Polish Archaeology in Transition

Article excerpt

A glance at the past

There is no doubt that the condition of archaeological research in Poland before the great political change of 1989 was relatively good. Obviously, the money was not plentiful and there were certain ideological conditions that had to be fulfilled. In the 44 years of the Polish People's Republic many archaeological institutions emerged from nothing. The Institute of the History of Material Culture (IHMC) of the Polish Academy of Sciences (PAS) was founded in 1953 and by 1988 it had over 300 staff members. Archaeological institutes at several universities grew to considerable size: for example, the Institute of Archaeology at the University of Warsaw employs about 70 persons by comparison with a handful in 1939. By the end of 1988 there were around 500 professionals making a living from archaeology. The Ministry of Culture was also often quite generous in funding archaeological rescue work as well as the preparation of the central register of archaeological monuments (Archaeological Picture of Poland).

Ideological pressure was negligible in comparison with that in other social sciences, particularly after 1956. A party card was helpful, but never essential in the career, at least to the level of professorship. There was never complete freedom to travel abroad and at the time of martial law it was seriously restricted. Direct political interventions by the authorities were rare, but they did take place from time to time. A recent one was that triggered by Peter Ucko, who persuaded the Polish Embassy in London to seek help in the Polish Ministry of Foreign Affairs to force the then IHMC director to send a representative to the 1986 World Archaeological Congress in Southampton.

Access to world archaeological literature was not too easy, particularly for small institutions that lacked funds and publications for exchange. On the other hand, archaeological establishments with large outputs of their own publications exchanged them for foreign literature. In this way IHMC has built up an archaeological library that is among the best in Europe. In short, the isolation of Polish archaeology was never complete, although access to foreign publications and travel abroad sometimes might have been difficult.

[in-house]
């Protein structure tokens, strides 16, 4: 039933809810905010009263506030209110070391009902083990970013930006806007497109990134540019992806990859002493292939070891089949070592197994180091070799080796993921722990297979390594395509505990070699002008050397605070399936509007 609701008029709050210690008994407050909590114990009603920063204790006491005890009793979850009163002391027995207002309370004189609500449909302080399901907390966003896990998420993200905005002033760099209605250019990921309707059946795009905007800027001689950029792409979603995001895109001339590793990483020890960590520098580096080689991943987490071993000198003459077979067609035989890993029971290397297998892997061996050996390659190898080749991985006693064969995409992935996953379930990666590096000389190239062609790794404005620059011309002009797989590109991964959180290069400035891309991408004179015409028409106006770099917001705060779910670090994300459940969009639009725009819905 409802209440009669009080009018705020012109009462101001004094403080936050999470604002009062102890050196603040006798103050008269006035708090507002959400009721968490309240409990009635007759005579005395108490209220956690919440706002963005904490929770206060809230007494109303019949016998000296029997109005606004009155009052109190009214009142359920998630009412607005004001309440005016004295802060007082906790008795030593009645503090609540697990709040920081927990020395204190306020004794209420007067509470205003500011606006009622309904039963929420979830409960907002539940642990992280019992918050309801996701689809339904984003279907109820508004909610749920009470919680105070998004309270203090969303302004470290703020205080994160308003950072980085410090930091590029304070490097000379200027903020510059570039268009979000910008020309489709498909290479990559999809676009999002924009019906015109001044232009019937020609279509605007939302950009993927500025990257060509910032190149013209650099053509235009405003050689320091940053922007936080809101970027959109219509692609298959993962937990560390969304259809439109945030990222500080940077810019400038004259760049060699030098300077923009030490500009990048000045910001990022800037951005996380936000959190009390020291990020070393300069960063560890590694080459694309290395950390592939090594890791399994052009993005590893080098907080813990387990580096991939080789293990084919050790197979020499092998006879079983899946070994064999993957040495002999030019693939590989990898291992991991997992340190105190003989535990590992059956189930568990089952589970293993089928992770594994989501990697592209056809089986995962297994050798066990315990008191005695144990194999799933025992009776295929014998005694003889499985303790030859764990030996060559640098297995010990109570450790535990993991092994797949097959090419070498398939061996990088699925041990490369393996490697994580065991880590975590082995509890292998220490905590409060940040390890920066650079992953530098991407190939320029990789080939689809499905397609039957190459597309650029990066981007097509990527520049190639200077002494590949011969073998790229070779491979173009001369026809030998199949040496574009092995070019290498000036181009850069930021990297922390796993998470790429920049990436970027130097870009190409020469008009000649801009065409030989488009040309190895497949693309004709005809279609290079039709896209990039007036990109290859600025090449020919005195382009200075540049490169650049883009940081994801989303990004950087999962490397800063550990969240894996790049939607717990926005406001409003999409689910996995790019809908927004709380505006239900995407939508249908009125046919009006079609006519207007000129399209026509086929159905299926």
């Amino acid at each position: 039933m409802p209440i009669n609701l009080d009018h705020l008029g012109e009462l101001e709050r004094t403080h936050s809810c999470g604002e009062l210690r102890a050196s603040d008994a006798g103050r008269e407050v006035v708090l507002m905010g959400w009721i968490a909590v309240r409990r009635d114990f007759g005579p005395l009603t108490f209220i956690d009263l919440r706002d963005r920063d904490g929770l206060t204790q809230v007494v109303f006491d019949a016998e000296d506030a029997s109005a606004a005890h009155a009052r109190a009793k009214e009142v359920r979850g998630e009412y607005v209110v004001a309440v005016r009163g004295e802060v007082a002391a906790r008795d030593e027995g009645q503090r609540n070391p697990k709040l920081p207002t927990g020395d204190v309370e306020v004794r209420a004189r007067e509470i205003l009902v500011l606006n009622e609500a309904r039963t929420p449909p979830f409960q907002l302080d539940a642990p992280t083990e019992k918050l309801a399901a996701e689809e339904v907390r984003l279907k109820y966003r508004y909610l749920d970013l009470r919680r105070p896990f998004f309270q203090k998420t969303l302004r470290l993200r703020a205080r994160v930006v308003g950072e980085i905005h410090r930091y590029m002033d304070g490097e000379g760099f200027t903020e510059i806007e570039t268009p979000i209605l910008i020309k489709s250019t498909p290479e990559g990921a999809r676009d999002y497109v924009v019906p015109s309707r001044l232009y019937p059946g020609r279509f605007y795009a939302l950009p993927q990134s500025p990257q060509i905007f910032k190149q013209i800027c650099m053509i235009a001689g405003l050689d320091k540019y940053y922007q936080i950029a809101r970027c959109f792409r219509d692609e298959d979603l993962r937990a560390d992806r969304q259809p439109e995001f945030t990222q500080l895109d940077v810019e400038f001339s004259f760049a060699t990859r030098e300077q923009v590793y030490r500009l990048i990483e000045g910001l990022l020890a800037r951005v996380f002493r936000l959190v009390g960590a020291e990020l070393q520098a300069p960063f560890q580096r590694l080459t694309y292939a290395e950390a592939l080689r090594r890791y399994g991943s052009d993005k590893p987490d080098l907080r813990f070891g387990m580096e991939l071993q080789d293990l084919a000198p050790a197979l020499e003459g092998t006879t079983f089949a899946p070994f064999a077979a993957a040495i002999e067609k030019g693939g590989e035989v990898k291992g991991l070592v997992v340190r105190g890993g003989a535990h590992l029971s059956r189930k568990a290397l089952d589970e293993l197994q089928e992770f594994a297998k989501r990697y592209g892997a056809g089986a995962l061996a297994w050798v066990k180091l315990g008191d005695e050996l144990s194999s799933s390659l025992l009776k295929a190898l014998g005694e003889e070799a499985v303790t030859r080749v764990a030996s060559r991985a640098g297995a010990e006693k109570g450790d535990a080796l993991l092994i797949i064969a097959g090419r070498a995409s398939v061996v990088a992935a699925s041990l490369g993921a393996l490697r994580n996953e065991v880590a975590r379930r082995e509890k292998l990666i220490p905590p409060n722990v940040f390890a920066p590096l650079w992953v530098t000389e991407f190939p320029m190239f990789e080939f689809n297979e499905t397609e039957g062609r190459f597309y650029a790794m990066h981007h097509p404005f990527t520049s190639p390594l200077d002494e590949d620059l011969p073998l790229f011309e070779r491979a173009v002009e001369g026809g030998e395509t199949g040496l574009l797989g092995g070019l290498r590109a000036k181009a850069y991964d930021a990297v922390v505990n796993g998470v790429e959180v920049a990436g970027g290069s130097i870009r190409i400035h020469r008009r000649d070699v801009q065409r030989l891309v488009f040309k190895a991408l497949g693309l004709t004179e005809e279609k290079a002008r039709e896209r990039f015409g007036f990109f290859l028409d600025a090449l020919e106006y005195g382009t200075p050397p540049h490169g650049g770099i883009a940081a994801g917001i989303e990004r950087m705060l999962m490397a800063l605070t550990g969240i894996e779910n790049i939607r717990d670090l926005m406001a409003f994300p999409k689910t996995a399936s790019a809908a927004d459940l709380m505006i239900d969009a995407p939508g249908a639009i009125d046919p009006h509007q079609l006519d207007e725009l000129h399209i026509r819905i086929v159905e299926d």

General structural changes in the management of science

Archaeology represents only a small fraction of an extensive array of scientific disciplines practised in Poland. Most of the problems, therefore, that archaeology is facing are common to the entire scientific world. A few are specific only to archaeology. There are two major factors that affect science in today's Poland.

The first is common in some parts of the world: lack of money caused by shrinking government funds earmarked for science. In recent years the money set aside for science in the central budget plummeted from 1.43% of GNP in 1990 to c. 0.7% of GNP in 1992. This does not include the expenditure reserved for universities in the budget of the Ministry of Education, and the funding of museums, either by the Ministry of Culture or local governments.

The second reason is very specific and reflects changes in the regulations concerning the management of science, education and national heritage. Many amendments to older legislation and new laws are reminiscent of their Western counterparts.

Perhaps the most radical shift in the management of science came with the public law creating the State Committee for Scientific Research passed by the Sejm (Parliament) on 12 January 1991. The State Committee for Scientific Research (SCSR) is by law the sole distributor of funds allotted for science in the state budget voted by the Sejm. It includes 58 members (mostly professors) elected by nationwide ballots, five Ministers (Education, Finance, Industry, Environment, Natural Resources and Forests) and seven representatives of local governments and industrial enterprises. The President of SCSR is appointed by the Sejm and its Secretary by the Prime Minister. …